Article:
Having operated for just over one year, School Shades aims to protect primary school children’s eyes from excessive UV exposure at recess and lunchtimes.
Founded by primary teacher, Masters student and father of three, David Whetton, the initiative began in January 2015 after he became frustrated with the lack of response from established sunglasses brands.
“An experience with my second child started the whole concept,” he told Education Matters in a recent interview. “My son had an eye disease that was treated by a paediatric ophthalmologist who advised by that under Australia’s harsh UV rays, my son (and all children) should wear a pair of sunglasses to protect their eyesight.
“As a primary teacher of 10 years, I wondered why we sent our students out to play only with a hat but as teachers, we wore a hat and sunglasses when supervising playground duty. If adults saw the need to wear sunglasses, why not provide them for children was their eye is more susceptible to damage from UV rays during its development?”
Recent research shows that children require a minimum exposure to natural light of around two hours per day to reduce the risk of developing myopia. But if children aren’t protected from harmful UV radiation during those times, severe damage can take place, leading to problems with eye health that may not become prevalent until years later.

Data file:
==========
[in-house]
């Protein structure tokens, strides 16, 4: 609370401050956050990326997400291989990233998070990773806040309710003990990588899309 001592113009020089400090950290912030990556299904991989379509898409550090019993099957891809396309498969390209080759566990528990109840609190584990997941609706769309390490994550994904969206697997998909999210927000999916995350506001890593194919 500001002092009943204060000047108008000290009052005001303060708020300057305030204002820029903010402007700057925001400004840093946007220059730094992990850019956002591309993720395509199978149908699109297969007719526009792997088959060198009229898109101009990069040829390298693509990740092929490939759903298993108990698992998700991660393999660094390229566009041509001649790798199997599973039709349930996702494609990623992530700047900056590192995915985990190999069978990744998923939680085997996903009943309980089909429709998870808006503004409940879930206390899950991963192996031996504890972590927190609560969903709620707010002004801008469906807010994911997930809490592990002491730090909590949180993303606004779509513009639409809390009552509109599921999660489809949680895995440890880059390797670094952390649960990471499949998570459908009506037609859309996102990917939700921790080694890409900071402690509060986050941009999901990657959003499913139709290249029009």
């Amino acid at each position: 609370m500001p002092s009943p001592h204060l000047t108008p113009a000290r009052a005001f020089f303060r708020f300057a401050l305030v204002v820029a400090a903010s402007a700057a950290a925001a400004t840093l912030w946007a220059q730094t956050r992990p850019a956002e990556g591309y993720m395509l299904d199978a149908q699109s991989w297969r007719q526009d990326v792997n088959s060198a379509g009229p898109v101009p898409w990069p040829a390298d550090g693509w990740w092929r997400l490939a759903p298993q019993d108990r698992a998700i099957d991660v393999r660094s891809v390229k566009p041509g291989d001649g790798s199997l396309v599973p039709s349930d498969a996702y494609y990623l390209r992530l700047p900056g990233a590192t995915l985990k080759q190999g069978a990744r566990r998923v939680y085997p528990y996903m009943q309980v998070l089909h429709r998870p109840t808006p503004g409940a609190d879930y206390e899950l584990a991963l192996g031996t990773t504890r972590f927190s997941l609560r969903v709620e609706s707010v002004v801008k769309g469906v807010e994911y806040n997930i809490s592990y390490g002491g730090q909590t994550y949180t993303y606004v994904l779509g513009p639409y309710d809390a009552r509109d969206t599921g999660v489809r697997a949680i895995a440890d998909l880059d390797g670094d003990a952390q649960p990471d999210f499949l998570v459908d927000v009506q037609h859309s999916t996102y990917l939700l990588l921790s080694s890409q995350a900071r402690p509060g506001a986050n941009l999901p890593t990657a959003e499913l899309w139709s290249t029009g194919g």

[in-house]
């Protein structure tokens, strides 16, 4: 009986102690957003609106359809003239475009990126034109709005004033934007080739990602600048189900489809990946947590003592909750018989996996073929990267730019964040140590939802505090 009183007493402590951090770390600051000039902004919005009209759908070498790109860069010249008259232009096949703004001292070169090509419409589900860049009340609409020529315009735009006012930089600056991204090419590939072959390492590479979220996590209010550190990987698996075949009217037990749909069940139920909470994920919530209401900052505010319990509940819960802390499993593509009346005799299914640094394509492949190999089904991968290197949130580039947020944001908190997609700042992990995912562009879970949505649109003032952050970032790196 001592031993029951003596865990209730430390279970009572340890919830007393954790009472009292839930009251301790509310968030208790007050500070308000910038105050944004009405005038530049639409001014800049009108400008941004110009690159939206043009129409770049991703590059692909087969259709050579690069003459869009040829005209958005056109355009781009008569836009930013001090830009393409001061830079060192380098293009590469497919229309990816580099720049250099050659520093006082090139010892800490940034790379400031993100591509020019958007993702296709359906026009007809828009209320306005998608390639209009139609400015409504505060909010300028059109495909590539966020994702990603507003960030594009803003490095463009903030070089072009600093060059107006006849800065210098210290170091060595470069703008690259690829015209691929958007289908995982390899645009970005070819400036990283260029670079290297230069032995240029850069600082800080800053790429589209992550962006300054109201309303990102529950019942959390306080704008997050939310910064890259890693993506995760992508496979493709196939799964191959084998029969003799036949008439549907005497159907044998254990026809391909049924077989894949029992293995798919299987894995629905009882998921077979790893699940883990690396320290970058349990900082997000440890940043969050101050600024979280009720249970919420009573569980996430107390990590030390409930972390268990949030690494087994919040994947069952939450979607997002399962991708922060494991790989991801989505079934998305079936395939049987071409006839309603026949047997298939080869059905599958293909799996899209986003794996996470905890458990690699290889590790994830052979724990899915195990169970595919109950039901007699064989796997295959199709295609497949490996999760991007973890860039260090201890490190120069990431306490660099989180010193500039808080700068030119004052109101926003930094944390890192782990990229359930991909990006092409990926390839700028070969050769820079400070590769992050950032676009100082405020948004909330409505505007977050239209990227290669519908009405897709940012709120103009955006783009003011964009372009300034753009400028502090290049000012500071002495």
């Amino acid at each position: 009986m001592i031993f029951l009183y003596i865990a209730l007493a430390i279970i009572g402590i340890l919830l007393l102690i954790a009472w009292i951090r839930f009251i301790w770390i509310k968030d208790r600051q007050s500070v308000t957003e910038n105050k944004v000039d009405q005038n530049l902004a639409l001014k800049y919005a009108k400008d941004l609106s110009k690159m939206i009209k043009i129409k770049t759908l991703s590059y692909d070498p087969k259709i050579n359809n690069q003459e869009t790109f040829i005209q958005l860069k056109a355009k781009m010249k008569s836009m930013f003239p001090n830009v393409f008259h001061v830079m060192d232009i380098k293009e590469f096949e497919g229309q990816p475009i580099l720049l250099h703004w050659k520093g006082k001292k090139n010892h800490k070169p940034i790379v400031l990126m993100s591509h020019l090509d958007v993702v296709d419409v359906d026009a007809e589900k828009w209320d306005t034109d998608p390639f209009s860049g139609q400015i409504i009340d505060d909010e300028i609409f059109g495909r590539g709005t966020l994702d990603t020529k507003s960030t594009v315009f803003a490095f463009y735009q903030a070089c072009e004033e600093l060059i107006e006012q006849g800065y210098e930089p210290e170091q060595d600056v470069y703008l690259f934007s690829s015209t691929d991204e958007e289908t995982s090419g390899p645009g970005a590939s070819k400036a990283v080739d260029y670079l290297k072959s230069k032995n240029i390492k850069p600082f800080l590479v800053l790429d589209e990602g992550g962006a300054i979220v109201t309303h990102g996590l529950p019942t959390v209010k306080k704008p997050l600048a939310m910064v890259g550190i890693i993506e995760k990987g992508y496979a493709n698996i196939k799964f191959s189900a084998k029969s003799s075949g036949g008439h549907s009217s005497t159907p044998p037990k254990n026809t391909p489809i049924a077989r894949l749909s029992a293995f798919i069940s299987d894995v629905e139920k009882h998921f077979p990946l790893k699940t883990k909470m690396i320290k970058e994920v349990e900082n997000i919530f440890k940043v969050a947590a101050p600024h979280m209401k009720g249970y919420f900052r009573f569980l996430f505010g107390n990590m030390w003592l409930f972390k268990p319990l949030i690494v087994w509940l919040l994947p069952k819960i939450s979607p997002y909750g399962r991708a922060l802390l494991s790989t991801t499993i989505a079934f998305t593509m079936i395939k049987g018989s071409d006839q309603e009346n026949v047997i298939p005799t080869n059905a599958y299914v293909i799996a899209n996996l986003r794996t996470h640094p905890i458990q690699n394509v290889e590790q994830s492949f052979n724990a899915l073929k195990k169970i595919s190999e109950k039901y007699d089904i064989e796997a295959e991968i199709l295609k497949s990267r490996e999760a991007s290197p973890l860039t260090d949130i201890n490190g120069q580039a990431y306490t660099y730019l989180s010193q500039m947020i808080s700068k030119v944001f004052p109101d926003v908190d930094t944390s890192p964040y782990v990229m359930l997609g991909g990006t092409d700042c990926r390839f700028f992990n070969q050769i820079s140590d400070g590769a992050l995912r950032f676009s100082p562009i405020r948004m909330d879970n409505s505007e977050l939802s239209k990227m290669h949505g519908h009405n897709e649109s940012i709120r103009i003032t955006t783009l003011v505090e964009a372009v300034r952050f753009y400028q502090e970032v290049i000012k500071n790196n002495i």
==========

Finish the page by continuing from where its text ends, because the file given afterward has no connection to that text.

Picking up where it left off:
It was this problem Mr Whetton hoped to solve, yet after dozens of meetings and emails with existing sunglasses suppliers, he realised that if he was to provide affordable eye wear to students around the country, he would have to start his own line of products.
“I created the School Shades brand and product, found a manufacturer, and eventually found the pathway to addressing Principals at their area meetings. I have met with state politicians and I have leaned on my Masters research skills and been featured at University.”
Now, Mr Whetton has addressed 25 Principals’ conferences across Australia, speaking to thousands of primary school leaders regarding their responsibilities to promote sun safety and, more specifically, eye health. As a result, 100 schools from around the country have partnered with School Shades to provide approximately 20,000 students with sunglasses.
And while the sunglasses do cost money to produce and distribute, Mr Whetton said the project has been “funded and energised by [his] zeal to make this change for the health of Australian kids”, and was never intended to be an exercise in generating profits.
“The sponsorship of Principals’ meetings and the running of the business is expensive,” he said. “I do not draw a salary from this initiative.”
Instead, either the school or the school’s P&C Association funds the purchases of the products for their students, with that money being used to produce and market more pairs of sunglasses.
Each student is then assigned a pair to keep and label, which they are expected to wear during breaks, particularly during peak UV times in the middle of the day between 10am and 2pm.
“Our shades are branded and colour-matched to the school, so it becomes part of their school uniform. Students clip the included carry case onto their bag and wear them every day,” Mr Whetton said.
You can learn more about this initiative via the School Shades website.